Gooden, M. A. (2012). What does racism have to do with leadership? Countering the idea of color-blind leadership: A reflection on race and the growing pressures of the urban principalship. Educational Foundations, 26(1–2), 67–84. Full text available from

From the abstract: “Much of the history and study of leadership in general has omitted ‘other’ perspectives in the literature. The same is true in educational leadership in general, and the principalship in particular. The discourse of the history of African Americans and their struggle to achieve equity in education has been enhanced by the work of noted scholars. However, this story is not complete without a discussion of the lives of African-American leaders, especially principals. It is also important that these histories are reported from perspectives of African-American scholars who do not present them from a deficit perspective. The purpose of this article is to disrupt the broader societal narrative of effective African-American principals of urban schools as portrayed in movies and media. The author is using critical race theory (CRT) as an analytical framework and relying on its themes to construct a counternarrative that challenges general societal assumptions about African Americans in general and urban African-American principals specifically. He briefly describes its hallmark themes. Next, he summarizes and then examines two films about African-American principals, ‘Lean on Me’ (1989) and ‘Heart of Stone’ (2009), using CRT. In the last part of the article, the author presents some recommendations for practice. He intends to start a line of inquiry that will expand the ideas and/or issues that may inadvertently support the idea of the hero leader. He concludes with a call for more research into this important area.”

Henderson, G. (2015). Leadership experiences of African American male secondary urban principals: The impact of beliefs, values, and experiences on school leadership practices. Journal of African American Males in Education, 6(2), 38–54. Full text available from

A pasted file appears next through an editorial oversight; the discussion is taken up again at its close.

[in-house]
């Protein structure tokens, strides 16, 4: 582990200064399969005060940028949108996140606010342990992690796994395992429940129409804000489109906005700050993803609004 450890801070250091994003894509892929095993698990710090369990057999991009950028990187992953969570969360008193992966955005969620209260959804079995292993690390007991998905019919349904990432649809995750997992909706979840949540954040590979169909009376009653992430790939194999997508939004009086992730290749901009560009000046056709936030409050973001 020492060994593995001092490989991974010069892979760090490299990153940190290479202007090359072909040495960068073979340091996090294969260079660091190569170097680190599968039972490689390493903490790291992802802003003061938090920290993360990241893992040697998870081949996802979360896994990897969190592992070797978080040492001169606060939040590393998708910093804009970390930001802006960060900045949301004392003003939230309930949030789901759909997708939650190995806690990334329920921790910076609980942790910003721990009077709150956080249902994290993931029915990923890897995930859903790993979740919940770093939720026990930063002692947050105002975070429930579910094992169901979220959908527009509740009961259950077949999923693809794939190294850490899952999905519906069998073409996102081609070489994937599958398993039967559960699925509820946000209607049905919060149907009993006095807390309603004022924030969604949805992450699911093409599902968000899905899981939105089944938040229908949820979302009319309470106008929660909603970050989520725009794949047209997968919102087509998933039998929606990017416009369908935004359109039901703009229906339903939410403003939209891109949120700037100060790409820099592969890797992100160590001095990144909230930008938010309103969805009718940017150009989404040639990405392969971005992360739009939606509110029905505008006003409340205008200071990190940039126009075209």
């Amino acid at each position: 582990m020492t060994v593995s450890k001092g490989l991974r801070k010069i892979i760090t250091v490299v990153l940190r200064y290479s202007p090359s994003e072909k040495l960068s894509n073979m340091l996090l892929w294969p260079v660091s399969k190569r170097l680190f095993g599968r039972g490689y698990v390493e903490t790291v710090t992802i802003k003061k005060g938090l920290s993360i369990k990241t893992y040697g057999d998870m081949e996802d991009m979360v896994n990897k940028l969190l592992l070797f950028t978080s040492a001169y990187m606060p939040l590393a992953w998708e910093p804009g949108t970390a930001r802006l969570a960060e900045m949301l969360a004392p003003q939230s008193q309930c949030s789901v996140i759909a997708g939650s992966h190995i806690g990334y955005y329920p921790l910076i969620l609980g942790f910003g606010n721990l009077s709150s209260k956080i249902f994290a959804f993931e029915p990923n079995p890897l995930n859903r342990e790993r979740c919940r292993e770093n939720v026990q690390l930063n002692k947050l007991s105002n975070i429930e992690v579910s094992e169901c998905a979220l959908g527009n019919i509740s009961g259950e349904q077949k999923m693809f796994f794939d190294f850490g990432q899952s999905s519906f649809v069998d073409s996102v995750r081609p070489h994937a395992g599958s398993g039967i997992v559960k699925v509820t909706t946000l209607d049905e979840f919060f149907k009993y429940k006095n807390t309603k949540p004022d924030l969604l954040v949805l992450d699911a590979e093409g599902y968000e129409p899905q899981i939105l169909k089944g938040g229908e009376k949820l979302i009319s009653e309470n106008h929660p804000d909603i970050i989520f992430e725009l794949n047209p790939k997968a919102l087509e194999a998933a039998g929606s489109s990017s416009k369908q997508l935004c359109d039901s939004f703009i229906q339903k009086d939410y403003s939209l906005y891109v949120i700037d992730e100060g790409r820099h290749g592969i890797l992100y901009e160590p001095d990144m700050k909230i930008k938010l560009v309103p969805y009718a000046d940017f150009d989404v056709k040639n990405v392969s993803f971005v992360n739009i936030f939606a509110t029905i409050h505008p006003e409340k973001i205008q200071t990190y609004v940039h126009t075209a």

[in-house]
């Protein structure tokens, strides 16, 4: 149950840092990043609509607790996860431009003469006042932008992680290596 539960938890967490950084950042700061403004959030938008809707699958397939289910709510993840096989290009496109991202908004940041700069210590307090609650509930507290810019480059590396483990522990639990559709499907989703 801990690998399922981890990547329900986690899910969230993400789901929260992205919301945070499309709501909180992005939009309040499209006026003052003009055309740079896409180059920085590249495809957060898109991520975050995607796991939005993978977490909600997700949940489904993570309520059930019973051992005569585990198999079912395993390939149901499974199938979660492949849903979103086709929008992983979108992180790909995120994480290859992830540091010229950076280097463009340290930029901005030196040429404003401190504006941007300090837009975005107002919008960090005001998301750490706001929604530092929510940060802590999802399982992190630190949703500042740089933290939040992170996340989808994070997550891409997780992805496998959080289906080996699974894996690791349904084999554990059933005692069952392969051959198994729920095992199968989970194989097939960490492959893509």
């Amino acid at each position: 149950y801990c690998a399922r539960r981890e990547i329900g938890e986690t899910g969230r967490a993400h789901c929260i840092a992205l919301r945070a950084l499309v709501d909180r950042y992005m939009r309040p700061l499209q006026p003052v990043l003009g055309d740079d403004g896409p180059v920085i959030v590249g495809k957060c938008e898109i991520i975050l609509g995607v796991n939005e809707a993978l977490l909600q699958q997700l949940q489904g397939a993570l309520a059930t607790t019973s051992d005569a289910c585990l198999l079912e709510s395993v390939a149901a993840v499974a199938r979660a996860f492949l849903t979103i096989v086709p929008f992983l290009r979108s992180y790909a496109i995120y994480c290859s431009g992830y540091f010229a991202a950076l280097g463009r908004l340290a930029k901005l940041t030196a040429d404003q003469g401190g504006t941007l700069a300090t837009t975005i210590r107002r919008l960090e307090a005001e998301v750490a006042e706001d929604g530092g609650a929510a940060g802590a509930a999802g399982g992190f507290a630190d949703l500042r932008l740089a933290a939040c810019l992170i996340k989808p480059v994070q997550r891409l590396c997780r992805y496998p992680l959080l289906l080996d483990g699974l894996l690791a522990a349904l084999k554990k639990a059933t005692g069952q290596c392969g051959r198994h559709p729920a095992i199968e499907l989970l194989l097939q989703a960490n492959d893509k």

From the abstract: “This qualitative study examined African American male secondary principals’ beliefs, values, and leadership practices that contribute to successful urban schools. Narrative inquiry was used to investigate the factors that influenced the leadership practices—and related education environment success—of six African American male public school principals from six different secondary urban schools in Ohio. Findings related to participant input led to three primary conclusions: (a) effective African American male principals address broad social and systemic issues that affect student education and performance; (b) effective African American male principals employ an integrated leadership style; and (c) effective African American male principals embrace the dualism of bureaucrat-administrator and ethno-humanist roles. These findings highlight several implications for consideration: (a) social and systemic issues severely distract African American male urban school leaders from their educational focus; (b) attention needs to be given to the critical dual role of African American male principals; and (c) focus needs to be directed toward developing and then hiring qualified African American male principals.”

Henfield, M. S., Washington, A. R., De La Rue, L., & Byrd, J. A. (2017). Black male school counselor educator contextual explorations in leadership. Professional School Counseling, 21(1b), 1–10. Full text available from

From the abstract: “The counseling profession has seen an increase in research exploring counselor educators’ professional identity development. Leadership skills are noted in the Council for Accreditation of Counseling and Related Educational Programs standards as an important part of a school counselor’s identity, but scholars have paid less attention to leadership identity development for counselor educators. This lack of emphasis in the literature is even more evident when considering the leadership development of racial and ethnic minority counselor educators in school counseling programs. This article explores and critiques noted leadership approaches and provides firsthand accounts of two Black male counselor educators’ experiences leading school counseling programs.”

REL West note: Although this study has a small sample size, we include it here because of its relevance to the request.

Smith, P. A. (2019). Leading while Black and male: A phenomenology of Black male school leadership. ProQuest LLC. Full text available from